In response to increasing interest in domestic energy production, the U.S. Geological Survey (USGS) has released a new assessment of the undiscovered oil and natural gas resources available in the National Petroleum Reserve in Alaska (NPRA). The new report builds upon the assessment completed in 1980 by using current exploration and development strategies and the economic analysis of developing these resources. Unlike the previous assessment, the lastest one considered resources situated in the offshore boundary between state and federal jurisdiction. As the assessment fact sheet notes: "Thus, in addition to Federal lands of NPRA, this assessment includes resources beneath State waters offshore from NPRA and beneath Native lands within the NPRA boundary." The assessment estimates (Table 1) that there is between 5.9 and 13.2 billion barrels of oil (BBO) of technically recoverable oil and between 39.1 and 83.2 trillion cubic feet (TCF) of natural gas on federal lands within NRPA. Additional information on the latest assessment is available at the USGS Energy Resources Program's Energy in Alaska website, which includes a link to the assessment fact sheet.
Table 1: U.S. Geological Survey estimates of volumes of technically recoverable
oil and nonassociated gas in the NPRA study area.
USGS Fact Sheet 045-02
The assessment methodology used is similar to that used in previous USGS assessments, whereby 24 petroleum plays -- described as "a volume of rock that contains similar geological parameters that determine petroleum potential -- are defined. The plays are then reviewed to estimate the number and size of petroleum accumulations. USGS restricted the size of accumulations to those larger than 50 million barrels of in-place oil or 250 billion cubic feet of technically recoverable natural gas. The size restriction was chosen because smaller accumulations are not typically economical on the Alaskan North Slope. Also taken into account in the assessment's numbers is a recovery factor to go from an in-place figure to a technically recoverable number. As Figure 1 shows, these factors were then used to determine a 95% and 5% probability, which is considered a reasonable minimum and maximum volume for technically recoverable resources. The assessment went one step further by including an economic analysis to provide figures of economically recoverable petroleum at different prices per barrel.
Figure 1: Schemic graph illustrating petroleum volumes and probablilities. Curves
represent categories of oil assessment. How one reads the graphy is illustrated by
the blue and orange lines projected to the curve for economically recoverable
oil -- in this example, there is a 95% chance (probablity F95) of at least volume V1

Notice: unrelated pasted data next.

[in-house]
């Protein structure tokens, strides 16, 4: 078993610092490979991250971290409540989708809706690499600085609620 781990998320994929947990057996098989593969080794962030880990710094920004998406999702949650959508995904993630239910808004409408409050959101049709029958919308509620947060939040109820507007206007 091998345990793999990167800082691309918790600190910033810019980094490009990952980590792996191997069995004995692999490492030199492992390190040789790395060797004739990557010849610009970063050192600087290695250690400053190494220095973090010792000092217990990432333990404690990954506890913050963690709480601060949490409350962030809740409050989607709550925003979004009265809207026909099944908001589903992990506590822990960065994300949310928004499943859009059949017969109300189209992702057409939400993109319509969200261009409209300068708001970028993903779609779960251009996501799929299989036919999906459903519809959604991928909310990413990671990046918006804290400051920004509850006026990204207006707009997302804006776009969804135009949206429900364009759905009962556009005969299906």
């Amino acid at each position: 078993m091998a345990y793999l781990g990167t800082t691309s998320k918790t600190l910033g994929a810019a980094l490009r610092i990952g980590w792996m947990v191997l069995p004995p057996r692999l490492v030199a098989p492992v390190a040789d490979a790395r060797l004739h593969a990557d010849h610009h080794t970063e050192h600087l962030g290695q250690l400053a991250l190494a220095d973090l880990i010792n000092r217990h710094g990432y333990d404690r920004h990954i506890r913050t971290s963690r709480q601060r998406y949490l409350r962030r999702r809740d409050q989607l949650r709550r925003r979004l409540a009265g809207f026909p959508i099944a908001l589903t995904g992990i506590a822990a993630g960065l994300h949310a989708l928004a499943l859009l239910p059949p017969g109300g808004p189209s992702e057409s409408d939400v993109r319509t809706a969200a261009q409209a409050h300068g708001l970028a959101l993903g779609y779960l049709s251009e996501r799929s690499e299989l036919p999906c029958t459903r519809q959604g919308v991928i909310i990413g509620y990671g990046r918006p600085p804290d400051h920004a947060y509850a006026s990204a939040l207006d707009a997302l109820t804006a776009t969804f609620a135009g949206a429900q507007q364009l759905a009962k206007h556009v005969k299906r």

of economically recoverable oil, and there is a 5% chance (probablity F05) of
at least V2 of economically recoverable oil.
USGS Fact Sheet 045-02
As part of the assessment, the USGS looked not only at the resources within NPRA but also at how these figures compared to estimates for oil and gas in the 1002 Area of the Arctic National Wildlife Refuge (ANWR). As Table 2 shows, the technically recoverable resources available in NPRA and ANWR are similar in quantity. "The similarities between these estimates may be misleading, however, because of differences in accumulation sizes (the ANWR study are is estimated to contain more acculumations in larger size classes) and differences in assessment area (the NPRA study area is more than 12 times larger than the ANWR study area)." At market prices of less than $35 per barrel, the larger accumulations and proximity to existing infrastructure make the resources within ANWR more economically recoverable than those in NPRA. But these differences are moot when the market prices goes above $35 per barrel.
Table 2:Comparison of the 1998 ANWR and 2002 NPRA U.S. Geological
Survey assessments. Volumes are techncally recoverable oil.
USGS Fact Sheet 045-02
The new assessment estimates that there is between 5.9 and 13.2 billion barrels of undiscovered, technically recoverable oil within NPRA. It suggests that the majority of these petroleum plays will be in the northern section and in moderate sized accumulations. "Over a range of market prices between $22 and $30 per barrel, between 1.3 and 5.6 billion barrles of oil are estimated to be economically recoverable, on the basis of the mean estimate of technically recoverable oil volumes." As for natural gas, the assessment estimates that there is between 39.1 and 83.2 trillion cubic feet of undiscovered nonassociated natural gas resources within NPRA, but that the economic viability of these resources will depend on developing an infrastructure in the region to transport the natural gas to market.